In his days is Judah saved, and Israel dwelleth confidently, And this his name that Jehovah proclaimeth him, 'Our Righteousness.'
|Matthew Henry's Concise Commentary|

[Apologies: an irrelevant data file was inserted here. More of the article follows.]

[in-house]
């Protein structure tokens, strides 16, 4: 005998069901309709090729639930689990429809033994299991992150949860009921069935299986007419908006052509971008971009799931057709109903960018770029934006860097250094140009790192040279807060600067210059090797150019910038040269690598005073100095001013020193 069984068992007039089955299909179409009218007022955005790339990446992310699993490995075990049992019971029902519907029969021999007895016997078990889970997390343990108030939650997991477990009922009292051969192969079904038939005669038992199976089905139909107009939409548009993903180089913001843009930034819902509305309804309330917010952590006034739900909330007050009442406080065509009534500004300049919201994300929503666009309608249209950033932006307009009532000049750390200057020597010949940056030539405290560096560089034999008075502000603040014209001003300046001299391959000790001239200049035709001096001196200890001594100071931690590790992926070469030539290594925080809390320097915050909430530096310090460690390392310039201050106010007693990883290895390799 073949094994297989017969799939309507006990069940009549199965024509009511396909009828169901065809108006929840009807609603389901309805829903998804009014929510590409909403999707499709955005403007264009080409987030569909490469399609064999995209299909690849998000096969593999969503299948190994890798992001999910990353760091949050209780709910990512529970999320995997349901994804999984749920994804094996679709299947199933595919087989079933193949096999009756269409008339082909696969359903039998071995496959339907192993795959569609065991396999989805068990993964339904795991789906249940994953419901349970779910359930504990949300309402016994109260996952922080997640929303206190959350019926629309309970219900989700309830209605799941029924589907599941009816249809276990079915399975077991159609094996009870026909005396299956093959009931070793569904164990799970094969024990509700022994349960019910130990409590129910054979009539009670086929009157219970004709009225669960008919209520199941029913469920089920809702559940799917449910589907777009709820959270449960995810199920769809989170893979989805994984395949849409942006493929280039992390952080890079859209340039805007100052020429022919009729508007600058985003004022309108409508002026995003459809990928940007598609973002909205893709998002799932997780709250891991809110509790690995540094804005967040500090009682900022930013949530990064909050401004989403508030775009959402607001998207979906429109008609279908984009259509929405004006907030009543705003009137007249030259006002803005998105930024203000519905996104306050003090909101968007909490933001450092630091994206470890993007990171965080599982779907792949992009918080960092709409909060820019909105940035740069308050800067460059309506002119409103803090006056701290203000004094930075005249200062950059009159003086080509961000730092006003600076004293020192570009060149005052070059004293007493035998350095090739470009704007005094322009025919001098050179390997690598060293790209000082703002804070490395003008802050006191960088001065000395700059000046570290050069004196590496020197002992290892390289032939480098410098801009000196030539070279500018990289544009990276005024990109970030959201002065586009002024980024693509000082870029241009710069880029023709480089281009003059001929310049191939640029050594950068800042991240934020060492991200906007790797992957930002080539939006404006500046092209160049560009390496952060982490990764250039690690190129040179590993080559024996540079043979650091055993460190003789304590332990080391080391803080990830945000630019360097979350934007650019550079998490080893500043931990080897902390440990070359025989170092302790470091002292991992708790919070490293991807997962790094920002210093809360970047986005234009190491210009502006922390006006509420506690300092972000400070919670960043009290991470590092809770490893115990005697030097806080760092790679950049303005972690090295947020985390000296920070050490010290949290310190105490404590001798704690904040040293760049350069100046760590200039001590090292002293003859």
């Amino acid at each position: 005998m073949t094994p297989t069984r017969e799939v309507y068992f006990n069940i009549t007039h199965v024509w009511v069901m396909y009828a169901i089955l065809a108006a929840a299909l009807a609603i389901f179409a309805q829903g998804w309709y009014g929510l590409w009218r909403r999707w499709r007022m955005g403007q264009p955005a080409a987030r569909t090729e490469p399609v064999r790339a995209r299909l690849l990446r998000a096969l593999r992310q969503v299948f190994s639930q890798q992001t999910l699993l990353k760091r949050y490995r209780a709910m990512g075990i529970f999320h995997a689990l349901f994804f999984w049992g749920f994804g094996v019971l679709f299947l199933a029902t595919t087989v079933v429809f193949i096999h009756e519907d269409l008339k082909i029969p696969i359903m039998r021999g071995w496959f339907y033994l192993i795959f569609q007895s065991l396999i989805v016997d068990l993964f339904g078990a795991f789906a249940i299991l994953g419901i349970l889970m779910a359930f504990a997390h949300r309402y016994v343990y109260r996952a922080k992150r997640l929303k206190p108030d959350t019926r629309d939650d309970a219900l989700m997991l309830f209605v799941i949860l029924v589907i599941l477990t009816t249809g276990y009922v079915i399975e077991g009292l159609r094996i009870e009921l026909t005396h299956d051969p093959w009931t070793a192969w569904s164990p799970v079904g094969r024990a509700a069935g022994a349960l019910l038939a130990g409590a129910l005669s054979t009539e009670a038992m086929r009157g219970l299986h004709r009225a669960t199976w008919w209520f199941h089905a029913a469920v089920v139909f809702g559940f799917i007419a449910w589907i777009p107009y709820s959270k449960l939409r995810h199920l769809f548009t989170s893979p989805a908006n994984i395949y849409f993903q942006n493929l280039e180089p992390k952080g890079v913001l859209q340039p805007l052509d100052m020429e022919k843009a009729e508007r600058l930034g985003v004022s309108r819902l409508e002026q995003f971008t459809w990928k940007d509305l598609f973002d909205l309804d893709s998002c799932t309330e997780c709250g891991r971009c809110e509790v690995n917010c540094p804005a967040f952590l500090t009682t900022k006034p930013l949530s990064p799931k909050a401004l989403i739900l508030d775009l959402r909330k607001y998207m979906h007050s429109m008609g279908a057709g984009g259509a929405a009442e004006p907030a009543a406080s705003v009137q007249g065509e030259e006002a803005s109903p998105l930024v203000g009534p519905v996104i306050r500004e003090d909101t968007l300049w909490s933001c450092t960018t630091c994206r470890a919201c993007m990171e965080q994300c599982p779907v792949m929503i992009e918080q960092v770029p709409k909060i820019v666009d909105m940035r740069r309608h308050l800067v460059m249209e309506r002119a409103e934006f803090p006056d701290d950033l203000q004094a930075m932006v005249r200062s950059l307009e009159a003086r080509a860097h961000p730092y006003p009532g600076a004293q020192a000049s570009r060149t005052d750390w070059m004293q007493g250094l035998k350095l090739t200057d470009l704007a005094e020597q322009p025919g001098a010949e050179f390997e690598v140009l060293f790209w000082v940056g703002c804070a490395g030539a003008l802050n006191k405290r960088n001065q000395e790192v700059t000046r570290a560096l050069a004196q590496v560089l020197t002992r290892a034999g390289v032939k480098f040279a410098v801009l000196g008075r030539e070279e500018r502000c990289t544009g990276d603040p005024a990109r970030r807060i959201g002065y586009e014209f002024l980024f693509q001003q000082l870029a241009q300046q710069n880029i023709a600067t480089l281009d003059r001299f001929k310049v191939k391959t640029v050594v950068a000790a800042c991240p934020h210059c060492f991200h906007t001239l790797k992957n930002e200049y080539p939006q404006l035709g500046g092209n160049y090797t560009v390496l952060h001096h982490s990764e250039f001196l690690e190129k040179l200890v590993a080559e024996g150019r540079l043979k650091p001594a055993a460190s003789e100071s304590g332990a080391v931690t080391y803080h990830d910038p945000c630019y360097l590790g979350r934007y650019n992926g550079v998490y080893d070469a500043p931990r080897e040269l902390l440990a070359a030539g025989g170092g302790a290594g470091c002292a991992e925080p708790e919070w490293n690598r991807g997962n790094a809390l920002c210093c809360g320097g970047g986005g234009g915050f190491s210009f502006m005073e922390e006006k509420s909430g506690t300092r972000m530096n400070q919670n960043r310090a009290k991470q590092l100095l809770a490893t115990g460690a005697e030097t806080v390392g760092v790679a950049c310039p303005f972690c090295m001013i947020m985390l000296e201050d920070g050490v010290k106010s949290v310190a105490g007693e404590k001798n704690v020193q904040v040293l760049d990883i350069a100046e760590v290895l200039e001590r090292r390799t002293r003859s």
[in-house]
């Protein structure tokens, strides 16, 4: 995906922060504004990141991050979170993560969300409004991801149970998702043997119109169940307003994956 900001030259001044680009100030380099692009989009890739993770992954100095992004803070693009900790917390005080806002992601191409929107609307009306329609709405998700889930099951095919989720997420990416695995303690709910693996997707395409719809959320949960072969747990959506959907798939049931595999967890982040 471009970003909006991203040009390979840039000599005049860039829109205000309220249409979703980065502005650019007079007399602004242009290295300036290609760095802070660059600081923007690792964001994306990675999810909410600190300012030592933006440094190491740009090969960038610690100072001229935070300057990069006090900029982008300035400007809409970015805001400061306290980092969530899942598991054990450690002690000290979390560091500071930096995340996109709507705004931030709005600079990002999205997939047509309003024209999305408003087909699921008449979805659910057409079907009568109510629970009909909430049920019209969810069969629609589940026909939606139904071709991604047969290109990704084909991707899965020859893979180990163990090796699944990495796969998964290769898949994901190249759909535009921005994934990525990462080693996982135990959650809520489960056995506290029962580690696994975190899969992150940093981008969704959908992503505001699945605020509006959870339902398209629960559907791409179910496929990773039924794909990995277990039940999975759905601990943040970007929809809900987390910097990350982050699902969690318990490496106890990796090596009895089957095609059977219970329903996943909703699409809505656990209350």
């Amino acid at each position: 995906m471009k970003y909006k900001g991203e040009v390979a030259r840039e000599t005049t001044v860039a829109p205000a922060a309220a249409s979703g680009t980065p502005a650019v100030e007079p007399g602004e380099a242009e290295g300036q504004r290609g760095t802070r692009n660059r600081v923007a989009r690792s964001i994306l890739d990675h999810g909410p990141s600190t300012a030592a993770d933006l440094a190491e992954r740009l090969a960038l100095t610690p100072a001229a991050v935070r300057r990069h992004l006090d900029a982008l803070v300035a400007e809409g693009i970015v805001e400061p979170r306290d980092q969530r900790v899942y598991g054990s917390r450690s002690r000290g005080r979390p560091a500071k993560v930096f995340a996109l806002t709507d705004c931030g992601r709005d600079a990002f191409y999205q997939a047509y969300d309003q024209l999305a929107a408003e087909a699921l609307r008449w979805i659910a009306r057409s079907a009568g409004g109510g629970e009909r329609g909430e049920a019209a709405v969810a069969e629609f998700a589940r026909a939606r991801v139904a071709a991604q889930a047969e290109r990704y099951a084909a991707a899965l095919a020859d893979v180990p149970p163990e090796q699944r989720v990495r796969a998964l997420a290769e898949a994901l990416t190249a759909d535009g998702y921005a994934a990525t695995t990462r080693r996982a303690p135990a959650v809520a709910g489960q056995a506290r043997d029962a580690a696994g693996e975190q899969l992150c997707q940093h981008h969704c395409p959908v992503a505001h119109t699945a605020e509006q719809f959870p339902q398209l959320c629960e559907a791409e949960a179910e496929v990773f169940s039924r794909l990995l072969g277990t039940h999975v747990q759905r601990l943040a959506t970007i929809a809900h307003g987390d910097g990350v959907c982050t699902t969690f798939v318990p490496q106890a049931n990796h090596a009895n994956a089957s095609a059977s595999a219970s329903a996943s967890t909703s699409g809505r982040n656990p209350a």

23:1-8 Woe be to those who are set to feed God's people, but take no concern to do them good! Here is a word of comfort to the neglected sheep. Though only a remnant of God's flock is left, he will find them out, and they shall be brought to their former habitations. Christ is spoken of as a branch from David's family. He is righteous himself, and through him all his people are made righteous. Christ shall break the usurped power of Satan. All the spiritual seed of believing Abraham and praying Jacob shall be protected, and shall be saved from the guilt and dominion of sin. In the days of Christ's government in the soul, the soul dwells at ease. He is here spoken of as the Lord our Righteousness. He is so our Righteousness as no creature could be. His obedience unto death is the justifying righteousness of believers, and their title to heavenly happiness. And their sanctification, as the source of all their personal obedience is the effect of their union with him, and of the supply of this Spirit. By this name every true believer shall call him, and call upon him. We have nothing to plead but this, Christ has died, yea, rather is risen again; and we have taken him for our Lord. This righteousness which he has wrought out to the satisfaction of law and justice, becomes ours; being a free gift given to us, through the Spirit of God, who puts it upon us, clothes us with it, enables us to lay hold upon it, and claim an interest in it. The Lord our Righteousness is a sweet name to a convinced sinner; to one that has felt the guilt of sin in his conscience; seen his need of that righteousness, and the worth of it. This great salvation is far more glorious than all former deliverances of his church. May our souls be gathered to Him, and be found in him.